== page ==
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Publication numberUS6957357 B2
Publication typeGrant
Application numberUS 09/920,138
Publication dateOct 18, 2005
Filing dateJul 31, 2001
Priority dateOct 30, 2000
Fee statusLapsed
Also published asUS20020120416
Publication number09920138, 920138, US 6957357 B2, US 6957357B2, US-B2-6957357, US6957357 B2, US6957357B2
InventorsZhen Liu, Cathy Honghui Xia, Li Zhang
Original AssigneeInternational Business Machines Corporation
Export CitationBiBTeX, EndNote, RefMan
External Links: USPTO, USPTO Assignment, Espacenet
Clock synchronization with removal of clock skews through network measurements in derivation of a convext hull
US 6957357 B2
Abstract
A method, computer program product, and data processing system for estimating and correcting the amount of clock skew in end-to-end network timing measurements is disclosed. Measured delays are combined with their time of measurement to create ordered pairs. These ordered pairs represent points within a Cartesian plane. The convex hull of these points is determined, and an optimal line segment from the resulting polygon is selected and extrapolated to create an affine function estimating clock skew over time. The optimal line segment of the polygon is one that optimizes a selected objective function. The objective function is selected so as to be an appropriate measurement of the accuracy of the resulting linear function as an estimate of the actual clock skew.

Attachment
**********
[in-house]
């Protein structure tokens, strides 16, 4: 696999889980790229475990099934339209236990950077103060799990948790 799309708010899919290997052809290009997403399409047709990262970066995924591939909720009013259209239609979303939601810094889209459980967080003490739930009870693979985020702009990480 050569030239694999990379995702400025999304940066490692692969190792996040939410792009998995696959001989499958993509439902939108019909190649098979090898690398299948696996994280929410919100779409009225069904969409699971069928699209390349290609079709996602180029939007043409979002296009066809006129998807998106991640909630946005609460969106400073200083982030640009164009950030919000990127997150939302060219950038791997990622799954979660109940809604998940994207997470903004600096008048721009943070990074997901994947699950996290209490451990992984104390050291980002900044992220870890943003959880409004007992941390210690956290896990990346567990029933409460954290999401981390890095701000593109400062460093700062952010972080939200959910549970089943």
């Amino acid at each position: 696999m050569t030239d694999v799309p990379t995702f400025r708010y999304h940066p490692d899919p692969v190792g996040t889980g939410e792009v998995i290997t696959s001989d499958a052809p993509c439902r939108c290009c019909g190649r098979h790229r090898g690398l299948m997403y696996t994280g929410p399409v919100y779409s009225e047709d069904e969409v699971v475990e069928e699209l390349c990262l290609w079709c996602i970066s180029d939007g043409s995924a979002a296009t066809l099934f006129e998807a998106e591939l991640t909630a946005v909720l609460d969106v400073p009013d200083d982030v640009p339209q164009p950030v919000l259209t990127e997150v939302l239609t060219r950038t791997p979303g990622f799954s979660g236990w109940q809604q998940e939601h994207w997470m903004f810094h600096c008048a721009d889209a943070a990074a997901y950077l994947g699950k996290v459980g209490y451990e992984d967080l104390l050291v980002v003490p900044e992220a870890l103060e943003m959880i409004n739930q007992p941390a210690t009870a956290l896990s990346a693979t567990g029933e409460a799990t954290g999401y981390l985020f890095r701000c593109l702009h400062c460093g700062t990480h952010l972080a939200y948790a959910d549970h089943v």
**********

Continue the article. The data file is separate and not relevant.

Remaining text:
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Claims(15)
1. A method for removing the effect of clock skew between data processing systems, comprising:
making delay measurements between two data processing systems connected by a network;
forming a set of data points, wherein each data point in the set of data points comprises a time and a delay measurement for the respective time;
finding a convex hull of the set of data points, wherein the convex hull is bounded by a number of line segments;
selecting a one of the line segments that optimizes an objective function;
extrapolating the one of the line segments to obtain an affine function; and
removing the effect of clock skew between the two data processing systems as characterized by the affine function, wherein the one of the line segments is selected so that the sum of the vertical distances between each of the set of data points and a line containing the one of the line segments will be minimized, and further wherein selecting the one of the line segments includes: